Disabled Inmates



Inmates with disabilities have access to talking books, some books in Braille, TTY/TTD communication devices and to sign language interpreters.  All inmate areas, including those for religious purposes, are wheelchair accessible.  San Antonio College allows students to earn intern hours for sign language interpreters assisting at the Bexar County Jail. These interpreters only assist with the daily living needs.

Professional interpreters are used for the different legal aspects and requirements  necessary while an individual is incarcerated.

12 thoughts on “Disabled Inmates

  1. dee

    Dose anyone out there know the federal law on incoming and out going mail ? at bexar county jail I was told they can hold their mail incoming and outgoing until they are off restrictions ?

  2. Sandy

    My brother has been in jail 15 days. Today, finally I was able to post bail. During his stay he was denied access to a doctor for extremely low blood sugar of 50 accompanying with pain, light headed, and other symptoms. He was also having pain since his arrest in his ankle which,has screws and pins from having been shattered some years ago. The medical staff denied his request to see a doctor or be taken to the ER to be properly treated these entire two weeks. What is your criteria to follow on such cases and how can you ignore a human being civil liberties this way? Have already contacted legal and the ACLU. This kind of treatment is unacceptable by the Bexar County Jail or any jail for that matter.

    • admin

      Sandy – We are not the Bexar County jail. We are a privately owned website that attempts to help people get through the complex systems at the jail. The medical staff at the jail is actually from the University Health System. They are the experts who determine whether an inmate needs to see a doctor or go to the hospital.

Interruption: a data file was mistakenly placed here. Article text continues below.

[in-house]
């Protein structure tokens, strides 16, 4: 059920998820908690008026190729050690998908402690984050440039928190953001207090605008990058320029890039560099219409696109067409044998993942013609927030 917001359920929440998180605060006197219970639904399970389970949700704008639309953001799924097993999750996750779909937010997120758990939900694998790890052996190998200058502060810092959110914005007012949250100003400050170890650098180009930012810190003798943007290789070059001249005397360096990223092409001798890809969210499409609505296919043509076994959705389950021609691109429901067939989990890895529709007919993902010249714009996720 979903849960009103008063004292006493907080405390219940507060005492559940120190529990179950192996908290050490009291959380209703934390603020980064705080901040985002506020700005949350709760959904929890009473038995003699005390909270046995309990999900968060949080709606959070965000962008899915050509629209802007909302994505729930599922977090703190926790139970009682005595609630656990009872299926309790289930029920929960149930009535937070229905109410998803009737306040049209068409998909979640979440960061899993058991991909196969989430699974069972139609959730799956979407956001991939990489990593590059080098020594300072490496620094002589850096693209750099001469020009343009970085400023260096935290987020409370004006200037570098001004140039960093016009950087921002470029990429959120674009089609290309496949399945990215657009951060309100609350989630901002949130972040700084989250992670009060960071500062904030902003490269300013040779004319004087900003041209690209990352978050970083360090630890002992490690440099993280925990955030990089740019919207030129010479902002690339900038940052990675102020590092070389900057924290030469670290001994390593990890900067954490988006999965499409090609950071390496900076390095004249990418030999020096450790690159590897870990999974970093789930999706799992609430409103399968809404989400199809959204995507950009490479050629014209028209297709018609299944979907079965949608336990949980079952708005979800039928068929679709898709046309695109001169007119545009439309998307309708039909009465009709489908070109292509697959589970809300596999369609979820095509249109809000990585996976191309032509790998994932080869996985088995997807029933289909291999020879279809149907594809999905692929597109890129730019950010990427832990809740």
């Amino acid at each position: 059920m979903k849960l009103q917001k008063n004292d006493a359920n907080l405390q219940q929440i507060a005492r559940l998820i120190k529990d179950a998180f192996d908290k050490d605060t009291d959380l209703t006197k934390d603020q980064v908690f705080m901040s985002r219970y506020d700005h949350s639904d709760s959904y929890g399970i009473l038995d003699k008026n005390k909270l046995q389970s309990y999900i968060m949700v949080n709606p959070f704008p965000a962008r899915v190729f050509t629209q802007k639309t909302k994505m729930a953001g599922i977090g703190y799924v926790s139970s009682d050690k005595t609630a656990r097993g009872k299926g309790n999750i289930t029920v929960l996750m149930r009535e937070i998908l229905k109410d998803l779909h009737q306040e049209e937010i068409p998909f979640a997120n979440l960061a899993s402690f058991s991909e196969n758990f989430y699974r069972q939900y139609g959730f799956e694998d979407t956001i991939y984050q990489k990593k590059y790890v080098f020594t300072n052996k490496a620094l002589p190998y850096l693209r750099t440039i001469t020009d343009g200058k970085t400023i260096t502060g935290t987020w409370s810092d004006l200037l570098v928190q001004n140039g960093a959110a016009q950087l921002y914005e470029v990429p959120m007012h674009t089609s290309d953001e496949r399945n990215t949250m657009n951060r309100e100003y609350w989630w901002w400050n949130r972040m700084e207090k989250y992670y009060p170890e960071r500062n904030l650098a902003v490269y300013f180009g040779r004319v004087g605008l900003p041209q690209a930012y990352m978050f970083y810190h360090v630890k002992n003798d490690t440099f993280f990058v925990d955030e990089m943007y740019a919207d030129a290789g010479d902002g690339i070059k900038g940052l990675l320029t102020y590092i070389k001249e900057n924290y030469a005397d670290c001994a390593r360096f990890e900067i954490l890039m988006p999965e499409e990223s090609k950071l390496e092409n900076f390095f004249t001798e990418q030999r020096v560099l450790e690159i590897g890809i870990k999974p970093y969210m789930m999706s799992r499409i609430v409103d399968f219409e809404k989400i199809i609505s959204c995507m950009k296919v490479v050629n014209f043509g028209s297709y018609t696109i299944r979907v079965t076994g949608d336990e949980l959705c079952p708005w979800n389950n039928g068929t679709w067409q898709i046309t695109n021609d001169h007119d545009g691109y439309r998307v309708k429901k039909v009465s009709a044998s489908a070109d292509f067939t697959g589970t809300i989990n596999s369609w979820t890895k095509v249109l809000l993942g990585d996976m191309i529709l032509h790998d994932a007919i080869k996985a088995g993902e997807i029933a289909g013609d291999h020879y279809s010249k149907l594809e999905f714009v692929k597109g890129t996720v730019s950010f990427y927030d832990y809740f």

• Roger

      Was there any assistance or resolve Sandy? My spouse is currently an inmate at Bexar County Jail. On Monday 11/30/2015, after consistent calling, he received half his meds, it took three weeks to get half of his regimen of medication that he must adhere to take everyday and he has requested many times to and has made a grievance. It is their responsibility to administer medication as doctor has set and further more denying medically necessary treatment violates rights under the Eighth Amendment’s. He already has an infection, which at this point, is an opportunistic infection from unabherence to treatment/medication. Thank you Sandy for pointing out that this is common practice, and that is unacceptable. Hope it all worked out for your brother.

  3. Rene

    They are not providing meds to HIV+ inmate for nearly a month; not only does that pose a risk for opportunistic infection that can kill the inmate w an already compromised immune system, it also leaves the rest of population open to infection and the only ones responsible is the jail for neglecting inmates medical needs, it’s cruel and unusual, how many others are they doing this too. Very troubling

  4. annette

    my husband was just taken in today to the bexar county jail, supposedly he’s suppose to be housed in the medical ward due to his COPD, will he be given an oxygen machine at bed time and as needed during the day, how will he get the medications he needs and how long will it take

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